I’m not saying polyamory is for everyone or that it is the only way to find love outside the binary. That’s just an important part of my story in finding access to the idea that love is not finite. The key detail here is that you can find people who love you for who you are and you don’t need to compromise your identity to be lovable. But that fear of loneliness and the concept of love as a scarce resource are barriers to finding that happiness.

Live your life proudly and boldly as your truest self. I believe that is the sexiest thing you can do. And when you do that, people will want to be around you and you have a better chance at finding someone who loves you as much as you hopefully love yourself. When we hide who we are we lose our best shot at authentic relationship with other human beings.

Sure, you may lose some “friendships” that you never really had in the first place. But I bet you would lose them as soon as something serious happened in your life anyway. And there are real and tangible dangers to being out and visible. But find the places were you are safe, the communities where you can be real, and do exactly that. Be REAL, authentic, vulnerable, and honest. Once you start letting go of the idea that you aren’t deserving of love (which can be a lifelong process) then you can find it.

 

Being genderqueer at work

This week I did what felt like a really big thing for me – I asked my supervisor about wearing feminine clothing at work. And while I had built it up in my head as this huge conversation, it was actually very chill and amazing. She was fully supportive of me wearing a diversity of professional clothing that felt comfortable to me and didn’t have gendered expectations of what that looked like. I felt so valued and respected that I walked out of there and immediately gushed on Facebook about how wonderful it was.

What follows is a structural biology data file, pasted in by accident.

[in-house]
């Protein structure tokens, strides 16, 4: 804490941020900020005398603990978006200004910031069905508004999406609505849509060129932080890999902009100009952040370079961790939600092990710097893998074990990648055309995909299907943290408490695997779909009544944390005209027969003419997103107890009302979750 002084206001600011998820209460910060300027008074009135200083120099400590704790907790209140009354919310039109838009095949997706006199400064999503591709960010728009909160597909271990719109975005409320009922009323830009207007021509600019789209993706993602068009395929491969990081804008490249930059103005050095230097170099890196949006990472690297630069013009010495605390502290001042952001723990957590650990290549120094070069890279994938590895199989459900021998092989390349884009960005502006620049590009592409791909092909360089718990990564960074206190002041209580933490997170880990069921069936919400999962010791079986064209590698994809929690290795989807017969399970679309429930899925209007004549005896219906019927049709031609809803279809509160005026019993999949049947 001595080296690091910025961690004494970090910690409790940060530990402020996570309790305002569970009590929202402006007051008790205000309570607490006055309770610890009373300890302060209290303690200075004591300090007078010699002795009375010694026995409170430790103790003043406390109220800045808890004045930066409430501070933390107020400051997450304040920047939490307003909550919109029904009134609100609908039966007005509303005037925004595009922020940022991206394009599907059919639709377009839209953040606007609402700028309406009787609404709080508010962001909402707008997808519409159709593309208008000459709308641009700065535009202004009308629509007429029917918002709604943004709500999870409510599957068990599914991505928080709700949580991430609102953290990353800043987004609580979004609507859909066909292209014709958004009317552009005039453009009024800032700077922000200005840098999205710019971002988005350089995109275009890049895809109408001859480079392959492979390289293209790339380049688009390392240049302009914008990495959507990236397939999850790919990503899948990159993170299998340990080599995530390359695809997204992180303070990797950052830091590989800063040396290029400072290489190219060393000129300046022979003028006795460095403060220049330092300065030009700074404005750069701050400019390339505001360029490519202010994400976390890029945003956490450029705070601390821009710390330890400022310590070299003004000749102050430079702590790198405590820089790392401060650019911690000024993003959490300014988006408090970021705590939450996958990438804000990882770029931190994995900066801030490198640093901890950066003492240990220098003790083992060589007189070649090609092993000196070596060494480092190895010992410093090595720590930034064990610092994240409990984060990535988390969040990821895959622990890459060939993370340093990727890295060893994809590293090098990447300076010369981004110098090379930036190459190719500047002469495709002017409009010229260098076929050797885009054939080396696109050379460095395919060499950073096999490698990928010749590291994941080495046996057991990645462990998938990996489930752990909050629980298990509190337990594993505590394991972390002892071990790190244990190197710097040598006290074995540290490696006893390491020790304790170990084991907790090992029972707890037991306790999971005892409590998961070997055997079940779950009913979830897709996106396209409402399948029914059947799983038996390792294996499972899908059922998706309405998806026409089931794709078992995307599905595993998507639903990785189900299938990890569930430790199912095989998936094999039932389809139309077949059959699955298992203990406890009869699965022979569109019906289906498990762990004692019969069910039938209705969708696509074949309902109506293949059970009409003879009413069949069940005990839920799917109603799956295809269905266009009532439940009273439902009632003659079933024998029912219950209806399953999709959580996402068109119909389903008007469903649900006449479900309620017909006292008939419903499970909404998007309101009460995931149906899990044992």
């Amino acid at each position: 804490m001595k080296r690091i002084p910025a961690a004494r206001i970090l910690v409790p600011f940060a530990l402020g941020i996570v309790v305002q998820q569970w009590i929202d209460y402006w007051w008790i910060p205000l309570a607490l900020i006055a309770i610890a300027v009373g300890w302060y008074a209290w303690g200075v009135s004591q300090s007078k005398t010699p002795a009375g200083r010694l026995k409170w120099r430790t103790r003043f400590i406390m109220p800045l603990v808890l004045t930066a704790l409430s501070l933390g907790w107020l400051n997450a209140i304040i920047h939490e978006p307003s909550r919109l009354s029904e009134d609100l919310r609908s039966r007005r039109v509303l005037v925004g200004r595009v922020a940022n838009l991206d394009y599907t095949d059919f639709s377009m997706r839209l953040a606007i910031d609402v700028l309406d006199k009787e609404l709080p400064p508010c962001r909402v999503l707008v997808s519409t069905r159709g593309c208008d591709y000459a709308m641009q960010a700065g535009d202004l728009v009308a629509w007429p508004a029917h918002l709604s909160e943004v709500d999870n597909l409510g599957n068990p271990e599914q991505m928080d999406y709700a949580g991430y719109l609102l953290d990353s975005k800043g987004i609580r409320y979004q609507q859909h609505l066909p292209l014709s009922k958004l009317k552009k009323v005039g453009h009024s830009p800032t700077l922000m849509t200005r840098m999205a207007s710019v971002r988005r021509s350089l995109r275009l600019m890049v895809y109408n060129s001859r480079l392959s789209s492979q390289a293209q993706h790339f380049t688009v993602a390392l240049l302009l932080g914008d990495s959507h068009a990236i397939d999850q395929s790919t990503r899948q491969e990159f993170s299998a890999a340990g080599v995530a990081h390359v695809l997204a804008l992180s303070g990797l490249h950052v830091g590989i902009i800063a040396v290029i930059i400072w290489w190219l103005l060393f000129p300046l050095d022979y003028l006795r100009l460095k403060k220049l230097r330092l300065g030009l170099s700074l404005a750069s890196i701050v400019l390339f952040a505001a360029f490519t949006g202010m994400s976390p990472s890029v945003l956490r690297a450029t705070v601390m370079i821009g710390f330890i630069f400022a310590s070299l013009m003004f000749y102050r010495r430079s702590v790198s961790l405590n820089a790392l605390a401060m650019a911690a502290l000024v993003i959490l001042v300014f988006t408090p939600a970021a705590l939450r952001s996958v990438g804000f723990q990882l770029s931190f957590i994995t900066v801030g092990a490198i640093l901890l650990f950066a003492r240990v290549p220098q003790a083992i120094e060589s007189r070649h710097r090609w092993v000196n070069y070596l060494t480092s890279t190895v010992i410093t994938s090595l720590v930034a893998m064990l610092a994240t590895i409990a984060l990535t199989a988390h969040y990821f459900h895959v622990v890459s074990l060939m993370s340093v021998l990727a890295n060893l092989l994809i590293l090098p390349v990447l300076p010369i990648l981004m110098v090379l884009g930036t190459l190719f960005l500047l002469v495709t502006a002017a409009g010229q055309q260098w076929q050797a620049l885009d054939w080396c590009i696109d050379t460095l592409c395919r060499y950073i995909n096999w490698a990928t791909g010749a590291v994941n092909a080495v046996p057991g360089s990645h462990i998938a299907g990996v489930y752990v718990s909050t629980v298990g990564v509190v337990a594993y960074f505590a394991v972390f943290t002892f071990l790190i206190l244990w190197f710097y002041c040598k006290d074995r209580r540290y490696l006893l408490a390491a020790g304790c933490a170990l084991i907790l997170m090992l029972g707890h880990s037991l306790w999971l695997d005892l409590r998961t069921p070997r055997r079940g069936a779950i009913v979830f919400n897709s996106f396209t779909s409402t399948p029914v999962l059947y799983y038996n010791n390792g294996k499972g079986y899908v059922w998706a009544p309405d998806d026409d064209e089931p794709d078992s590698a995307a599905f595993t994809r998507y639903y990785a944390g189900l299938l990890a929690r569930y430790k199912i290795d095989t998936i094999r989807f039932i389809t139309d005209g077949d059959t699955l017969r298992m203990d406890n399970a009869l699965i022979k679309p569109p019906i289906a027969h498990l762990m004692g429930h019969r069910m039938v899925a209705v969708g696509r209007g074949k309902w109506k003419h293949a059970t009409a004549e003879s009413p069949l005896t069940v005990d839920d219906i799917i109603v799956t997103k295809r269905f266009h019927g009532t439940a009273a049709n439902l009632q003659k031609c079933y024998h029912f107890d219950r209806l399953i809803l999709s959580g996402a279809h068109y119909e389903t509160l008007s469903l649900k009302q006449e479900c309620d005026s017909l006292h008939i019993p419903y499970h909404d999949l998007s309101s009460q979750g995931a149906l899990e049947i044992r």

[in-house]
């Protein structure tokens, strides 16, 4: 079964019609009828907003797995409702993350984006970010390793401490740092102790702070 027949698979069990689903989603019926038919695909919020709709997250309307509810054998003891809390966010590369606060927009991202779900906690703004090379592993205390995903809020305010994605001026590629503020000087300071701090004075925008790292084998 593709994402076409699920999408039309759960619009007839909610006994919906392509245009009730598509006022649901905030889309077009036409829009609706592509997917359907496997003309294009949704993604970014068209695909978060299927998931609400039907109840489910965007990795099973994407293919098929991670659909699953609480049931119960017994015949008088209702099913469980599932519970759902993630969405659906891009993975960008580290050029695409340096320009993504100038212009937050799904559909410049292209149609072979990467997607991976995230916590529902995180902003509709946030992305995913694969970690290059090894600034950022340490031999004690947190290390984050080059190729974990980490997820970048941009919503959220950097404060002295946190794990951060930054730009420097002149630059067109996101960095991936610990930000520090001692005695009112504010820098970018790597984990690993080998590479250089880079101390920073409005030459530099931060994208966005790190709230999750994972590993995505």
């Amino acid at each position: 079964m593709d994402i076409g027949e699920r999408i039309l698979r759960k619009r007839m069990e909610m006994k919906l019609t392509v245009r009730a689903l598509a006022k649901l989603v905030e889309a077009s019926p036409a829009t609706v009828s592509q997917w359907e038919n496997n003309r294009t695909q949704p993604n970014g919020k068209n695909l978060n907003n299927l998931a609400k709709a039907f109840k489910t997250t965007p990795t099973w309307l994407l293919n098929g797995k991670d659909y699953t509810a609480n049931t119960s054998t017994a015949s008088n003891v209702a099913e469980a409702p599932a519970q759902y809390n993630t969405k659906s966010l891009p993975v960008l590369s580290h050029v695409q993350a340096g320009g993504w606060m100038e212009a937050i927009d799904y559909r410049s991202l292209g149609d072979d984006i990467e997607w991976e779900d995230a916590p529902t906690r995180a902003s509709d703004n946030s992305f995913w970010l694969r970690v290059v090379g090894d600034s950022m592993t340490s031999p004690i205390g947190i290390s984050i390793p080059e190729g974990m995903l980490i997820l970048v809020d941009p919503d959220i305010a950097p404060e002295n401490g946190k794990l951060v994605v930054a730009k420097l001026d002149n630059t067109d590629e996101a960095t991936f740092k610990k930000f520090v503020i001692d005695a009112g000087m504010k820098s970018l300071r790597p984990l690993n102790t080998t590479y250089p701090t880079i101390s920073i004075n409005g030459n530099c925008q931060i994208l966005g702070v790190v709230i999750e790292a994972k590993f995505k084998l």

This wasn’t the first conversation we had about it but this felt like the biggest deal to me. I started this job 7 weeks ago after leaving a job I had been at for 3 years where I came out slowly while working there. No one at my previous company treated me badly because of my gender and I had several wonderful allies there, but most people didn’t really seem to get it and didn’t ask questions to understand. When I tried wearing more gender affirming clothing I got less compliments and people seemed a little awkward around me. So I eventually gave up trying until my last week when I stopped giving a fuck and came into work in dresses and skirts.

I’m not the greatest about asserting my gender and pronouns and I feel incredibly awkward having the “coming out” conversations at work. My role is very service oriented and the mindset of making everyone else’s job easier is hard to break. I chose when I was interviewing not to come out and I dressed in fairly masculine attire (with purple in my shirt of course) based on the advice of a couple trans women I spoke to who said that getting the job is ultimately more important than being yourself all the time. But when I was starting to be introduced to new colleagues with he/him pronouns it felt really weird. I didn’t want to correct my teammates while they were talking and embarrass them so I didn’t know how to come out tactfully. When I finally had a moment to breathe and sit down at my new desk I decided that I wanted to just get it off my chest and tell all three of my main teammates at the same time.